Spade and Archer by Joe Gores
Advertized as the "prequel to the Maltese Falcon", this book takes you back to 1921, when Sam Spade, the hero of that famous novel is just getting started in his own private detective agency. There are three separate stories here, beginning with 1921, and then four years later in 1925, and yet again in 1928.
Each story is a separate mystery in itself, but there is a running theme that connects all three. I won't give it away here, but it is probably the best part of what is really a rather mediocre output.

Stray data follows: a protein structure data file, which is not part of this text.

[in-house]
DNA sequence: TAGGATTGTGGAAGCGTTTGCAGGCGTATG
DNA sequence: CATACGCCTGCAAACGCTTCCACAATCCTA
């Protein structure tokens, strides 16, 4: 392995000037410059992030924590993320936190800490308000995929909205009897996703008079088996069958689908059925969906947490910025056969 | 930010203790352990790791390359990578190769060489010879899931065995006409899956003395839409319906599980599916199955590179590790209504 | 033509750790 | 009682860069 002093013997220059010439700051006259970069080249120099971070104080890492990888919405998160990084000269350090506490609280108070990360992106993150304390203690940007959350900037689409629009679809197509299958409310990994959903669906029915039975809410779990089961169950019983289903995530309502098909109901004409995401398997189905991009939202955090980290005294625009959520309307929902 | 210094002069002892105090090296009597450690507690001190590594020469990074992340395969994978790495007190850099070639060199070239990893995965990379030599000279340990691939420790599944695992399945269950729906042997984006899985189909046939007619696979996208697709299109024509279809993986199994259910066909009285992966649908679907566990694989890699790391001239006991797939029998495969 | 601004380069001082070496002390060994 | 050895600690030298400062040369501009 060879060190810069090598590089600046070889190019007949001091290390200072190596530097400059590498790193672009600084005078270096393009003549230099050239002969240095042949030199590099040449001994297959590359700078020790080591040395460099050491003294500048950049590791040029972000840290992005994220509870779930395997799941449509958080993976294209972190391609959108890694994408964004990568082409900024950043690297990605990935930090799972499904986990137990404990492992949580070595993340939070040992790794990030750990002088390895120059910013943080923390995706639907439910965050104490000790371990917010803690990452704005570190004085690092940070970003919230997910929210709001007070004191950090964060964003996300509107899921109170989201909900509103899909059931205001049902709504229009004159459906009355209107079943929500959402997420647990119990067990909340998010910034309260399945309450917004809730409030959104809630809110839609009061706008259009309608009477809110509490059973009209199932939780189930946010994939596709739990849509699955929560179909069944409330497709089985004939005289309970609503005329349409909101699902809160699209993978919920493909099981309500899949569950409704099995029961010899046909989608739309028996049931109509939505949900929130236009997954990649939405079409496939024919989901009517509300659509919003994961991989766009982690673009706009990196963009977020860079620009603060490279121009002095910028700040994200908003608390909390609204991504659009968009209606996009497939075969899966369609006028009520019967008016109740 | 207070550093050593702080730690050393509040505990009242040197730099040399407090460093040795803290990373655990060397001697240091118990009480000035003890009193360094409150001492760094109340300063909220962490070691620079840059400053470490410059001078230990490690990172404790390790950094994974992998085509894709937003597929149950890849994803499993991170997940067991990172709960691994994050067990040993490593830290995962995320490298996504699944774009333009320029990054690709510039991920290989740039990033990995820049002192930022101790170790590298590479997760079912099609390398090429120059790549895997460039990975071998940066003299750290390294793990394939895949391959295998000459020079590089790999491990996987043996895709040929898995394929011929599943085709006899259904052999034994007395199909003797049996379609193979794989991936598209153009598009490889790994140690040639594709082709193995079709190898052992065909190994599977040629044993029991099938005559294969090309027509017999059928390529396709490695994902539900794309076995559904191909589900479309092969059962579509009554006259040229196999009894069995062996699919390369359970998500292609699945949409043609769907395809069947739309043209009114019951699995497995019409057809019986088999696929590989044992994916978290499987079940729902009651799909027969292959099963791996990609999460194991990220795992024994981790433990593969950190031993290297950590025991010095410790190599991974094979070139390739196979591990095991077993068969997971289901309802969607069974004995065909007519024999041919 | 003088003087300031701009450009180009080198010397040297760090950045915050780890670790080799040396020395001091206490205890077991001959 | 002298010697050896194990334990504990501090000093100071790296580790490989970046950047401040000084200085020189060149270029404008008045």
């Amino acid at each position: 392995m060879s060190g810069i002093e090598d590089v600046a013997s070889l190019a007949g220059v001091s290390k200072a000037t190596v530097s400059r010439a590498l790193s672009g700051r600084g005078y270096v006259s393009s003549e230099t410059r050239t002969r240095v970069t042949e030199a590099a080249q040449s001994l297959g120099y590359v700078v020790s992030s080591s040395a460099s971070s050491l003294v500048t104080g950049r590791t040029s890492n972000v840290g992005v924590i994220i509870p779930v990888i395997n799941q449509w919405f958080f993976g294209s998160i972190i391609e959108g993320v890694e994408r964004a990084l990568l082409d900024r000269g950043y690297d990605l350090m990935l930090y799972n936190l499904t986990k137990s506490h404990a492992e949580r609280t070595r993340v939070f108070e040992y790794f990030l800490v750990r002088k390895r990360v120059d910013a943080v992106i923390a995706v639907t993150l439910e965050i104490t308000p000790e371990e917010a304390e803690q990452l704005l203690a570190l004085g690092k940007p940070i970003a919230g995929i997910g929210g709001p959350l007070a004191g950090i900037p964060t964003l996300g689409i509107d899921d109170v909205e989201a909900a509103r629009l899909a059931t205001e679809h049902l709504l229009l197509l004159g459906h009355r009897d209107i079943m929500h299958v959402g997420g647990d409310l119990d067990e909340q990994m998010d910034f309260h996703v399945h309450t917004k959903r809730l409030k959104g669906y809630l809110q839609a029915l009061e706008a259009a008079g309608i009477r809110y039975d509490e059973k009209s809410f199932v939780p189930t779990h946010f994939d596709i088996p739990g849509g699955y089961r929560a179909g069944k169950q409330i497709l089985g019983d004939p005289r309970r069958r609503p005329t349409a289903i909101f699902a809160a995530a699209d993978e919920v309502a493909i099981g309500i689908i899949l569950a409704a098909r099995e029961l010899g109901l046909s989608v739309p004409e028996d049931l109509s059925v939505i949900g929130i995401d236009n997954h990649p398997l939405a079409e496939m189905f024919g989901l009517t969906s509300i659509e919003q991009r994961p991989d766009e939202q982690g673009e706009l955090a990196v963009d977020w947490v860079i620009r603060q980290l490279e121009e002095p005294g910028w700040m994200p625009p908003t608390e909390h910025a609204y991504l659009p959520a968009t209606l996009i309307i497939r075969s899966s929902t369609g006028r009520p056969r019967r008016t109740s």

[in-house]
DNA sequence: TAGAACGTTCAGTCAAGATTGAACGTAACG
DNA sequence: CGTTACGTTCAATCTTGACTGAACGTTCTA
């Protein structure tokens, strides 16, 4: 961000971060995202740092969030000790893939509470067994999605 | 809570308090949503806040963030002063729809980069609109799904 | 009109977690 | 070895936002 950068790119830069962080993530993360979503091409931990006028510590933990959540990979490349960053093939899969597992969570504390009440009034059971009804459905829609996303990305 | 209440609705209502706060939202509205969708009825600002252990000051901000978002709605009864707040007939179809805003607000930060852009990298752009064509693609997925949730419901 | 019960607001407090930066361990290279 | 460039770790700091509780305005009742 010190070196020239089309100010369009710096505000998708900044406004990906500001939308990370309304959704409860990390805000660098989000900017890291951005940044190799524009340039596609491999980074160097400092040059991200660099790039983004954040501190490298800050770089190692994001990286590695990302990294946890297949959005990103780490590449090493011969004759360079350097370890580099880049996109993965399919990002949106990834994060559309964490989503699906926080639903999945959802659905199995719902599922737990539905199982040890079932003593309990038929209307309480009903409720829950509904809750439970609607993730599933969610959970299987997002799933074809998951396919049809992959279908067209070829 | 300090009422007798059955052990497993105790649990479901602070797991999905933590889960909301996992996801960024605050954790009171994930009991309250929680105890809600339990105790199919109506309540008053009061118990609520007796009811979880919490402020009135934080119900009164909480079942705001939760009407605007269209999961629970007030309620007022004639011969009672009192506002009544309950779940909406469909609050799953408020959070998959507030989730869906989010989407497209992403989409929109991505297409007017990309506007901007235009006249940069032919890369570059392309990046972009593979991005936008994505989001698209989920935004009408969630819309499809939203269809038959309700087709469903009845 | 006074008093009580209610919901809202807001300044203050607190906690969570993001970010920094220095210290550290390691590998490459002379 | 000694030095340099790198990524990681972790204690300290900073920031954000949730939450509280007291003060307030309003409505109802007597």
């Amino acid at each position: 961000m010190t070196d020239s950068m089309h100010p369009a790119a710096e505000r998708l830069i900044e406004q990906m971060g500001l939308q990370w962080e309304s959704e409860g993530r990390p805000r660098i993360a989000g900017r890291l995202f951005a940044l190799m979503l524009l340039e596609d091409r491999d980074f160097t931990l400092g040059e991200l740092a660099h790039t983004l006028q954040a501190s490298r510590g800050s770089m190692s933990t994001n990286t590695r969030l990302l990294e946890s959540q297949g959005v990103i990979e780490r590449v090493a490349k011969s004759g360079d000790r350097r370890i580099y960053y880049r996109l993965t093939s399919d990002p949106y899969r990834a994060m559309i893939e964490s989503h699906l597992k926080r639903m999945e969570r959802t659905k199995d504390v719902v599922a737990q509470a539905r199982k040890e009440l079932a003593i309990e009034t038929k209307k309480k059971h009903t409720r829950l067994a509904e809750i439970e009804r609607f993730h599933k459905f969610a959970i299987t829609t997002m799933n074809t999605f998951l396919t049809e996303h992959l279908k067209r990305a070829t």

For one thing, the dialogue just doesn't ring true. Not to mention the fact that the author chose to use the word "of" in dialogues instead of "have", which, while maybe true to the way the people were talking, still was annoying to this reader.
Another thing is that, aside from Spade, and his woman Friday, Effie, most of the characters in the book are barely cardboard characters. Even the villain is barely drawn in the climatic scene at the end of the book. You want to care about the people, but are denied enough to actually care.
It is my opinion that the author did a fairly good job of imitating the style of Hammett, but as for crafting a story worthy of being called a "prequel" to such a classic is something I can't agree.
Give this one 5 stars